Petah Tikva Mayor Rami Greenberg has asked residents to report to a hotline any asylum seekers they see in their vicinity in order to expel them from the city.
“After creating an intelligence infrastructure, the municipality and the Immigration Authority will work together to remove them from the city,” Greenberg said last week after a meeting with the head of the Enforcement and Foriegners unit of the Population and Immigration Authority, Yossi Edelstein.
The Population and Immigration Authority has denied the existence of any such policy.
Asylum seekers from African countries are in Israel legally – including in Petah Tikva – and hold visas that the Population and Immigration Authority renews periodically. They may live and work in any city they want, with one exception: The visas of 480 of the asylum seekers who were released from the Holot detention facility prohibit them from working and living in seven cities, one of which is Petah Tikva. Haaretz has learned that the Population and Immigration Authority does not enforce this ban.
Thus, local authorities and the Population and Immigration Authority have no power to remove asylum seekers from cities unless they belong to the group of 480 released from Holot. The only laws the Population and Immigration Authority enforce in cities are laws pertaining to employers' conduct and a law requiring asylum seekers to deposit 20 percent of their salary to be received when they leave the country.
There are approximately 2,500 asylum seekers from African countries living in Petah Tikva, about one percent of the population.
The Population and Immigration Authority responded: “The meeting between the mayor and the head of Enforcement and Foreigners Unit was for the municipality to bring up professional issues. Unfortunately, the statement was not coordinated with us and is imprecise. We know of no operation planned in the near future. Nevertheless, ongoing enforcement work will take place also in Petah Tikva.”
In the meeting with the mayor, Edelstein said that Authority’s powers are limited since Holot was closed down. Since that time “enforcement powers have been annulled as have sanctions against foreign workers and so there is no possibility today to restrict their movements,” he added.
Greenberg claims in his statement that: “People are really afraid to walk around the city center. The heart of the city is deserted in the evening and night because of the fear of drunken foreigners, some of whom become violent.” Greenberg said foreigners “hold events in their compounds like weddings, on Shabbat as well.” He also claimed that some center city residents of Petah Tikva have moved away and that “This situation cannot continue.”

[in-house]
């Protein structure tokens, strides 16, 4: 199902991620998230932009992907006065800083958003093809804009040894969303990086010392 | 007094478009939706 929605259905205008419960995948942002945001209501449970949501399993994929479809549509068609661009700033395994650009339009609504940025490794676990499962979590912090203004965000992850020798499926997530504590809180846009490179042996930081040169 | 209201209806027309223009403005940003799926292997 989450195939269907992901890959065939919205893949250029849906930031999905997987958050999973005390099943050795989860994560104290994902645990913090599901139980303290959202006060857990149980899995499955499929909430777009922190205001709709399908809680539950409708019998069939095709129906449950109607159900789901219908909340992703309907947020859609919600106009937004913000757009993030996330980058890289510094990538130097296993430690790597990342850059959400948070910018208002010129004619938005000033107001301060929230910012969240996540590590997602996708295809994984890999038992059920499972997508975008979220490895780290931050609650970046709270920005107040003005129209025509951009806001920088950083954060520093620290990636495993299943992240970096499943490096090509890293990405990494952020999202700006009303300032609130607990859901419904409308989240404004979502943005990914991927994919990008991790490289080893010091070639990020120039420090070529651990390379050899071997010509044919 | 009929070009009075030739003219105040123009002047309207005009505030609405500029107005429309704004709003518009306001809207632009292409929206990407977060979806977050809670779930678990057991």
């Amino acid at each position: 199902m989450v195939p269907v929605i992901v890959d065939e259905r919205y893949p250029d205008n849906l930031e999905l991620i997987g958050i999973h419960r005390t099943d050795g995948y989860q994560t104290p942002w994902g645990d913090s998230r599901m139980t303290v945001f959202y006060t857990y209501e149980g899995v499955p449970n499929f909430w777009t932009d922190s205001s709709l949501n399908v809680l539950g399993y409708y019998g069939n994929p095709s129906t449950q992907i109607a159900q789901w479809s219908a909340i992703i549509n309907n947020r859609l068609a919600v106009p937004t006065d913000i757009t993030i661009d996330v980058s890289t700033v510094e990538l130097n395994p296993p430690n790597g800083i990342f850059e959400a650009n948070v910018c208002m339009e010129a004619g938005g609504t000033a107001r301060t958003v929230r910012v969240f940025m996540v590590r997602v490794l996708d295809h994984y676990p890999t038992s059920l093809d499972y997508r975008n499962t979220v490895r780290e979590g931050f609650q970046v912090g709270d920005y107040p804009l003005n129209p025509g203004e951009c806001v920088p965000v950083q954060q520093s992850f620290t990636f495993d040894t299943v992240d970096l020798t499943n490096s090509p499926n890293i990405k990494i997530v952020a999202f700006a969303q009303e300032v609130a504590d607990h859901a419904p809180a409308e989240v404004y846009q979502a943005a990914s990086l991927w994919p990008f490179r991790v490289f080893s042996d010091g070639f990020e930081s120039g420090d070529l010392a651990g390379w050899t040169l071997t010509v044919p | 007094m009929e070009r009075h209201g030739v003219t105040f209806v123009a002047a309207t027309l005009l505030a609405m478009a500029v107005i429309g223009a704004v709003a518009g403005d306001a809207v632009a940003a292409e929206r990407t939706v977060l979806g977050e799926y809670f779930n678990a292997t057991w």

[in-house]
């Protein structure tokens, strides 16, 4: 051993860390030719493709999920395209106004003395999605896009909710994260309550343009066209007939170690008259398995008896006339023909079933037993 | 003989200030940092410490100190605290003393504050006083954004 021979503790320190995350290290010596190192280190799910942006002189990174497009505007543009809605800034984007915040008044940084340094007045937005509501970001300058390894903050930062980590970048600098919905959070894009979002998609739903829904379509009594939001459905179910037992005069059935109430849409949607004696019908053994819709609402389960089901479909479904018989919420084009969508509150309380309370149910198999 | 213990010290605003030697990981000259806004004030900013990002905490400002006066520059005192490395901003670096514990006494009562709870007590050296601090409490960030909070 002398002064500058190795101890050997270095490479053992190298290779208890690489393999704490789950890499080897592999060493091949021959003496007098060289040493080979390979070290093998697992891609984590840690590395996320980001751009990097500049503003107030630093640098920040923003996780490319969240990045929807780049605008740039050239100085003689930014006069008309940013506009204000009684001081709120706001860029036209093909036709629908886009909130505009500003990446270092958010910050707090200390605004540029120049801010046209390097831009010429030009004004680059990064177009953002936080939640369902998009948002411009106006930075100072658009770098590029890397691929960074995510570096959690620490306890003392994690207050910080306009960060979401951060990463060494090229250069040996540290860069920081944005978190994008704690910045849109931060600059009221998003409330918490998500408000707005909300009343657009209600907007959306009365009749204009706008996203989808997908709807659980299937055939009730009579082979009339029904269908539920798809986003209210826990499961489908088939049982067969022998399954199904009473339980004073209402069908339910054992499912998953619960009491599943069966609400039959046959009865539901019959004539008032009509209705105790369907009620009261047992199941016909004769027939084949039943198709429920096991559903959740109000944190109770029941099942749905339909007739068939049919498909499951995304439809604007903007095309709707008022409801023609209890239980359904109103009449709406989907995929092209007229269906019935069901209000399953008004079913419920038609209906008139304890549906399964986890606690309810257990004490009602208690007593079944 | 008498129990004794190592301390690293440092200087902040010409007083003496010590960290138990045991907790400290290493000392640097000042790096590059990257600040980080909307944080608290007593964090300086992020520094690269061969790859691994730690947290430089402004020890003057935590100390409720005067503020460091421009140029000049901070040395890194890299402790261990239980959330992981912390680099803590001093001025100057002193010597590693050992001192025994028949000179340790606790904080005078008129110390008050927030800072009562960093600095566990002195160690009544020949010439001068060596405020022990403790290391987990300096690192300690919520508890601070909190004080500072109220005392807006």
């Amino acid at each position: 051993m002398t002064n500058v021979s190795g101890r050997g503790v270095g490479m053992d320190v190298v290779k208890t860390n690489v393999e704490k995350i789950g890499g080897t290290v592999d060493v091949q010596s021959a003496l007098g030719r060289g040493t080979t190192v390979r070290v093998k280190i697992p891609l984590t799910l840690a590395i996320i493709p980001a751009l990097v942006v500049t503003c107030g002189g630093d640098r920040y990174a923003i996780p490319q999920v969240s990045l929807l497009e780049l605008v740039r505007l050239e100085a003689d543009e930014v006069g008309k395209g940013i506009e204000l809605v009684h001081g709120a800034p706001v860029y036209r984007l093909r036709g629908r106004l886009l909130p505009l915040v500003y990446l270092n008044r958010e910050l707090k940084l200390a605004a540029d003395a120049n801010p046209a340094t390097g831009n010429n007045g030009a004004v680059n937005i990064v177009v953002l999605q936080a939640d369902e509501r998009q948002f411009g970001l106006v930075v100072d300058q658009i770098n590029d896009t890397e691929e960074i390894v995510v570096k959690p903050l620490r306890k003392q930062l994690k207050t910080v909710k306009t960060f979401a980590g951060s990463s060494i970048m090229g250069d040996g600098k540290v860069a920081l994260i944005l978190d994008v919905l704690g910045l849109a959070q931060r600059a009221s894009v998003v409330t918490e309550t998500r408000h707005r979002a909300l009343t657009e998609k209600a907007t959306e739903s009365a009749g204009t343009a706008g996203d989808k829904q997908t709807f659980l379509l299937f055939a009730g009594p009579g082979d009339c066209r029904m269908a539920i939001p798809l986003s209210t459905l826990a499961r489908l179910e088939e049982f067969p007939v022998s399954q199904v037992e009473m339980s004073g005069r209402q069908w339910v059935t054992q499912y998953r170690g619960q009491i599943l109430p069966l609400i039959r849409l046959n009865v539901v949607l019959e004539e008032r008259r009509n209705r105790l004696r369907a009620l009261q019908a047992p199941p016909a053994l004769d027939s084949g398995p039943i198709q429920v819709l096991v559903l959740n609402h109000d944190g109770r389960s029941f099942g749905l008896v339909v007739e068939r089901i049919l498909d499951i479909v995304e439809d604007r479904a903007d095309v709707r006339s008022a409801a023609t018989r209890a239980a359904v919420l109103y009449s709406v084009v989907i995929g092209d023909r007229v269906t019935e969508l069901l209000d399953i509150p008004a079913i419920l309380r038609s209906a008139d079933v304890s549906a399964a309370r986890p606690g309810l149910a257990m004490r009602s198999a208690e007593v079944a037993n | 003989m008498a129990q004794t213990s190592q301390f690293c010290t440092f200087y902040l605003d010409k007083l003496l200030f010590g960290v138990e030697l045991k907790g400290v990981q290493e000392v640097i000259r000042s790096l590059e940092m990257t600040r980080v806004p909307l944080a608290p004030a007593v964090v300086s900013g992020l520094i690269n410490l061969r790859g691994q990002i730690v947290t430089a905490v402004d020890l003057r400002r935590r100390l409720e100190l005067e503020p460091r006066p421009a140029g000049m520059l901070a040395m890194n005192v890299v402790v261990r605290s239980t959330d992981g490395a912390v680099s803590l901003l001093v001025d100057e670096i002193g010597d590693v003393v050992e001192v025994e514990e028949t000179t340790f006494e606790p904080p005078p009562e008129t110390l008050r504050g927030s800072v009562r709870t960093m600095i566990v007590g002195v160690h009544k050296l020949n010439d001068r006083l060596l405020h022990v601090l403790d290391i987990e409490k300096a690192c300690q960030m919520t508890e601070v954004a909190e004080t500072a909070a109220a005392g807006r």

Greenberg’s statement said that he and Edelstein “had agreed that in the coming days work would be done to prepare for an enforcement operation in the city against foreign workers without a permit.”
Alva Kolan, policy advocacy director at the Refugee Rights Forum wrote a letter to Greenberg asking him “not to criminalize an entire population.” Kolan wrote that the municipality was asking residents to inform on asylum seekers living in their neighborhoods, “based on skin color. This tactic belongs to ignorant regimes and cannot exist in Israel, and should be stopped before it starts.”
Kolan added that if some of the 480 asylum seekers from Holot had moved to Petah Tikva in breach of their conditions of release, “let the Population and Immigration Authority enforce the ban. The ban is noted clearly on their visaa and there is no need to operate a civilian network for this purpose.”
The Petah Tikva municipality responded that they are trying to make the city safer. “It’s not only about Eritreans or Sudanese but all the foreign workers in Petah Tikva, including from Ukraine. The intent is foreign workers without visas and those same 480 Eritreans and Sudanese who are prohibited from living in Petah Tikva.”
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